Archive for the 'seo' Category

Success with AdWords

I’ve been building AdSense sites for years now, but have never done much from the other side, in other words participating in the AdWords programme as an advertiser. But I’ve been getting into this over the last few days to promote a product on a client site.

As pretty much of a noob at this side of things, it appears to me to all hinge on the so-called Quality Score, which is basically a measure of the relevance of your landing page to the keyword you’re targeting. The higher your score for the keyword, the less you’re liable to pay for a good ad placement and subsequent click than an equivalent ad with a lower score. This is obviously desirable as your advertising budget then stretches further and you end up achieving a higher return on investment.

Quality Score

The obvious question, then, is how to increase your quality score. Seems it’s doing the same kind of stuff that makes you successful in organic search: choosing good keywords, paying attention to on-page and off-page optimisation, and even targetting your ads very specifically at the keyword you’re bidding for.

For example, say the target keyword is Bible stories for children, you should:

  • use the keyword in the page, if possible in the title, meta description, heading tags, page body, alt tags, etc
  • get some links pointing to the page with the keyword as anchor text, and
  • use the keyword within the AdWords ad itself

I’m sure there are other finer points / black arts to be considered, but these appear to be the most obvious factors for now. Feel free to comment below if you think I’ve overlooked anything.

Bing traffic converts well

We’re always told (I’ve said it myself) that when optimising your site for search engines that Google is king and you may as well forget the rest. Now it’s certainly true that Google commands the lion’s share of the search market, but in my opinion it’s also a lot harder to rank well in Google. It’s kind of like choosing a super-competitive keyword versus a long-tail one: you know it’s better to own the competitive keyword, but it’s a lot easier to achieve a good ranking with the long-tail one.

The reason I mention this is I’ve noticed something surprising happening with one of my sites. It’s a niche site, optimised for a handful of related keywords (and when optimising I had Google in mind), and monetised with AdSense. It’s not getting a lot of traffic yet as it’s still quite new and ranked quite low for my target keywords (at the moment the best-ranked is on page 8 in Google), so what Google is sending me is long-tail traffic. The surprising thing is that I’m on page 1 in Bing for most of my keywords, and while the volume of traffic Bing is sending is still only about 25% of what Google is sending, here’s the thing: it’s targetted traffic matching my keywords!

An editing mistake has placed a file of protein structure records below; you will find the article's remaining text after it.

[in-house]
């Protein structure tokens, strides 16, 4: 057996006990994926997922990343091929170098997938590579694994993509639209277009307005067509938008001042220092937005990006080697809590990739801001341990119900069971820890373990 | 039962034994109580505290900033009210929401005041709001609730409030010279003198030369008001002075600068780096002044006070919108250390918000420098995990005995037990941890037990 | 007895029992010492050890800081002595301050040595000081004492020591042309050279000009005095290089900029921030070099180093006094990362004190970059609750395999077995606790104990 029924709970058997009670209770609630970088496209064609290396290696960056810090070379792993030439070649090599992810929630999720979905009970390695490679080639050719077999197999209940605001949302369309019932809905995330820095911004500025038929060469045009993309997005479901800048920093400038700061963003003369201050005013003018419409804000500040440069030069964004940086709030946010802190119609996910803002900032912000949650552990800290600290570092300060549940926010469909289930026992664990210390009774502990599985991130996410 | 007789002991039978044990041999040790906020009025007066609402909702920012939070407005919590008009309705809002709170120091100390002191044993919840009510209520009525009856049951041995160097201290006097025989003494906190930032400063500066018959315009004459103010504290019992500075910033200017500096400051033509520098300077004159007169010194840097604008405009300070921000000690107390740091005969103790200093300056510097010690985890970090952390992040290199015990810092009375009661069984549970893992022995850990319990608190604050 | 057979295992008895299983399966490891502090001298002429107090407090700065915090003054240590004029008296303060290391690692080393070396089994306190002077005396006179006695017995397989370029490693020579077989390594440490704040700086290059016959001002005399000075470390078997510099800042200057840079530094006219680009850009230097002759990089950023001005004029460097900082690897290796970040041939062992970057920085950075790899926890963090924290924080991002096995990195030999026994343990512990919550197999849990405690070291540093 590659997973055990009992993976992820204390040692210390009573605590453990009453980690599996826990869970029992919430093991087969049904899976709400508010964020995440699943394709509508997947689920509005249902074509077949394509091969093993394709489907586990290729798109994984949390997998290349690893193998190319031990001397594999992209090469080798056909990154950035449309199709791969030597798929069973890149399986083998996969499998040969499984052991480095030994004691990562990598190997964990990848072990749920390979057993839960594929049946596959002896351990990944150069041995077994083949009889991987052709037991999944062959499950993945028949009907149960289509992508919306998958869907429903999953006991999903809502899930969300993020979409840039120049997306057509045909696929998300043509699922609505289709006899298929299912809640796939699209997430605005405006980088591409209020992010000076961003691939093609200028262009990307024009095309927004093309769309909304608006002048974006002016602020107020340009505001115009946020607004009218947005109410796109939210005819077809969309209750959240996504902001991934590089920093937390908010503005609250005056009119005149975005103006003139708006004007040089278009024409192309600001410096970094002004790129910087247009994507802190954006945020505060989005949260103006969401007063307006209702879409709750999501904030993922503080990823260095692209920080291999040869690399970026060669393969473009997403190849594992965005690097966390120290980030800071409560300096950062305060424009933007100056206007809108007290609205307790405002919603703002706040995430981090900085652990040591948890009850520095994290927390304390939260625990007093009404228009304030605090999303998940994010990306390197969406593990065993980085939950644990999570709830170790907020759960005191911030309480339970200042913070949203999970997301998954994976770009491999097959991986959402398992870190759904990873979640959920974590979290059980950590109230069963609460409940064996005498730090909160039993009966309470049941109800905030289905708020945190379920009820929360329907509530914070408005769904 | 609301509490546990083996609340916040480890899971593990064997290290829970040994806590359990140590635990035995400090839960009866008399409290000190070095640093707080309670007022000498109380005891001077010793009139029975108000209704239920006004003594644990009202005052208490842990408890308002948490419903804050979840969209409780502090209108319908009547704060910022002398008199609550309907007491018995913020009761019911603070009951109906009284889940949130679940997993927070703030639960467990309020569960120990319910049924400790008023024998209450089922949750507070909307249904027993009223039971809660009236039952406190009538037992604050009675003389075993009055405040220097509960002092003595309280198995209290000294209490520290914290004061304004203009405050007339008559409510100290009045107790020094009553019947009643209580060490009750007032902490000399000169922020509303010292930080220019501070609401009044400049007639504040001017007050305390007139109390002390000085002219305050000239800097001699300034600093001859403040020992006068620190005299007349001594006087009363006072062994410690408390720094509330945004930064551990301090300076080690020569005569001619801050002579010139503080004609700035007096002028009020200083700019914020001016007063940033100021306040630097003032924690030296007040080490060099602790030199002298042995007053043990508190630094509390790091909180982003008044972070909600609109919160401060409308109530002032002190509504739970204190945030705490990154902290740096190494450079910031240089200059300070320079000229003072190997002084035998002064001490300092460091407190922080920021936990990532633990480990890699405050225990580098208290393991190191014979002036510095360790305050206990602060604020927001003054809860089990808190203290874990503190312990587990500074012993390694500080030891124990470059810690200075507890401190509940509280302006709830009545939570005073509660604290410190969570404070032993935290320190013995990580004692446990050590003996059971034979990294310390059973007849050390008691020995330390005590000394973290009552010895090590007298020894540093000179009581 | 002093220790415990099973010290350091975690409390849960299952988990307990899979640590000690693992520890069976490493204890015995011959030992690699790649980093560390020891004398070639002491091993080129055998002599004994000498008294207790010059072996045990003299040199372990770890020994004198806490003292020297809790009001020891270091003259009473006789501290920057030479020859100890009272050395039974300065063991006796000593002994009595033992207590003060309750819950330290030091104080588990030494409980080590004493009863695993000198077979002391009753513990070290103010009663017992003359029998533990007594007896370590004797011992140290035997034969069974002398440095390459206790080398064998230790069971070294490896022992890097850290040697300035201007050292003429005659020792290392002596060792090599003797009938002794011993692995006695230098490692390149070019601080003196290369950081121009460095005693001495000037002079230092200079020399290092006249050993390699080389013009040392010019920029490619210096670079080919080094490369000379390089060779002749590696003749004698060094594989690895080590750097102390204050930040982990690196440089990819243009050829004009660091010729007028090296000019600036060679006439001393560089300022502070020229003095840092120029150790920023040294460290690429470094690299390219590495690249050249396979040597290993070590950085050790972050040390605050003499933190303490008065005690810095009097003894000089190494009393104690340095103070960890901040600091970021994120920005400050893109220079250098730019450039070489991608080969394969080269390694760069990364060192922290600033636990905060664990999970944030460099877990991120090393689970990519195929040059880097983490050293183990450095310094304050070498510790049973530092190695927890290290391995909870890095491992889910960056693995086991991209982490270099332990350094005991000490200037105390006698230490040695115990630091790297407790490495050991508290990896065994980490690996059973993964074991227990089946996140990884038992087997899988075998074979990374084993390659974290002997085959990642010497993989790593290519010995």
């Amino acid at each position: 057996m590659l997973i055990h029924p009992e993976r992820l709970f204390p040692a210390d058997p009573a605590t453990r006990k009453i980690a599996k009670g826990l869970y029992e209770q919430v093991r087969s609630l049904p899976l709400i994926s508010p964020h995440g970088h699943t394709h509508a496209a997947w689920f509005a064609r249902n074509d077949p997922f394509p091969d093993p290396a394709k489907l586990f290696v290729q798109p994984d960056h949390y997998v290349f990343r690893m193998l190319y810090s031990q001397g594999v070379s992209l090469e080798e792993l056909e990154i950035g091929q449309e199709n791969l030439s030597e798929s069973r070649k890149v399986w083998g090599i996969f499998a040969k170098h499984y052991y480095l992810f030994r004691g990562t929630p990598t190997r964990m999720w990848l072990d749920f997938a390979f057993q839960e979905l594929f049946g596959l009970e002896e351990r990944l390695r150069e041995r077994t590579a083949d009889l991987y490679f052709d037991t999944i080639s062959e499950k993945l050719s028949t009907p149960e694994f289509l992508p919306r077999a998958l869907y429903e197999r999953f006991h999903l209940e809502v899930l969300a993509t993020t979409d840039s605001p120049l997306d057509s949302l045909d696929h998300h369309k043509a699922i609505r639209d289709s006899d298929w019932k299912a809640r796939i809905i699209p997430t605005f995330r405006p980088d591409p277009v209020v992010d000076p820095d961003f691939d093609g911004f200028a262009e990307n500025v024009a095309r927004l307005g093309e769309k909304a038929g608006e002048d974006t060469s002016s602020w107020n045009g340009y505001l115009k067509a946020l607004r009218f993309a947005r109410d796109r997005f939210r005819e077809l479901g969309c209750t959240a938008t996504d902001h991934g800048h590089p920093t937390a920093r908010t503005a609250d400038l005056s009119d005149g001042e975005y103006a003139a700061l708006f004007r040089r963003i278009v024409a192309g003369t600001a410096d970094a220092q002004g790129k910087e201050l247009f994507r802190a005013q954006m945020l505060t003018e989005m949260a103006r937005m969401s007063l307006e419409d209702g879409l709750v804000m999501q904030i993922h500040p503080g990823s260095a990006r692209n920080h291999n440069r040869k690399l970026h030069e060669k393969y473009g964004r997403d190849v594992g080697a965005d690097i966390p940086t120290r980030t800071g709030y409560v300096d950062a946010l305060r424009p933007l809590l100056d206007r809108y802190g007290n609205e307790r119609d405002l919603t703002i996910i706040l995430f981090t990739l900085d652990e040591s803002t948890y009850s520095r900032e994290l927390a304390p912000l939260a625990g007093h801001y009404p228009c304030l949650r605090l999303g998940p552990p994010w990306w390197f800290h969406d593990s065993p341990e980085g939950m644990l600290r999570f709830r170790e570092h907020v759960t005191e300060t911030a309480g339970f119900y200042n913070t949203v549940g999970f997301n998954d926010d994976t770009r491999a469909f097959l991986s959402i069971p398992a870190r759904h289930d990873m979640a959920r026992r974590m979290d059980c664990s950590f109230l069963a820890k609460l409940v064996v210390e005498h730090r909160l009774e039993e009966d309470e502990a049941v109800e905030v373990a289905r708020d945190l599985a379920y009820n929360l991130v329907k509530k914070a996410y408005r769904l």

The result is that I’m getting an AdSense CTR of about four times higher on the Bing traffic than the Google traffic and the 25% (targetted) Bing traffic has made me twice as much as the (semi-targetted) Google traffic!

Of course, all this was unintentional. I didn’t set out to rank well in Bing; it just happened as a side-effect of optimising with Google in mind. Just goes to show that after all is said and done the search engines aren’t really that different! But perhaps Bing finds my particular blend of SEO especially tasty? I don’t really know at this stage, but you can bet I’ll be keeping a close eye on my stats!

Would you care to share your own experiences of Bing optimisation? Feel free to leave a comment below…

Need some SEO work done? Don’t use this lot…

Lately I’ve been getting a lot of unsolicited bulk email (a.k.a spam) offering me SEO services:

We would like to get your website on first page of Google.

All of our processes use the most ethical “white hat” Search Engine Optimization techniques that will not get your website banned or penalized.

Please reply and I would be happy to send you a proposal.

Do these people not realise the irony of their statement that they use only “the most ethical white hat” techniques, yet they have no qualms about spamming their offer all over the net? Seriously, if this is how they go about their business, I would not touch them with a barge pole, and neither should you.

Here’s a question: if they’re such hot-shot SEO experts, how come they don’t put their skills to good use to get their own site to the top of the SERPs? The quality of the traffic would be ever-so-much higher! (I’m sure you realise that was a rhetorical question! The simple answer is because they can’t!)

The contempt I have for this crew is matched only by that which I have for anyone who makes use of their “services”! Basically, you’d have to be crazy!

How to identify website keywords

When writing articles on your website, do you consciously target certain keywords, or just write whatever comes to mind and hope for the best? Search engine optimisation (SEO) can be a daunting prospect, and it’s not hard to get so bogged down in keyword analysis that you end up not writing anything! Because of this, I suspect most bloggers don’t bother to optimise the vast majority of their posts, if any, which creates an opportunity for those who are prepared to do a bit of digging. This can yield big rewards in terms of search engine traffic.

Choosing sensible website keywords needn’t be that complicated, as long as you follow a few simple guidelines. Today I’m going to outline the process I use, which is what I’ve distilled from many different sources – so it’s nothing revolutionary, just what works for me.
Continue reading ‘How to identify website keywords’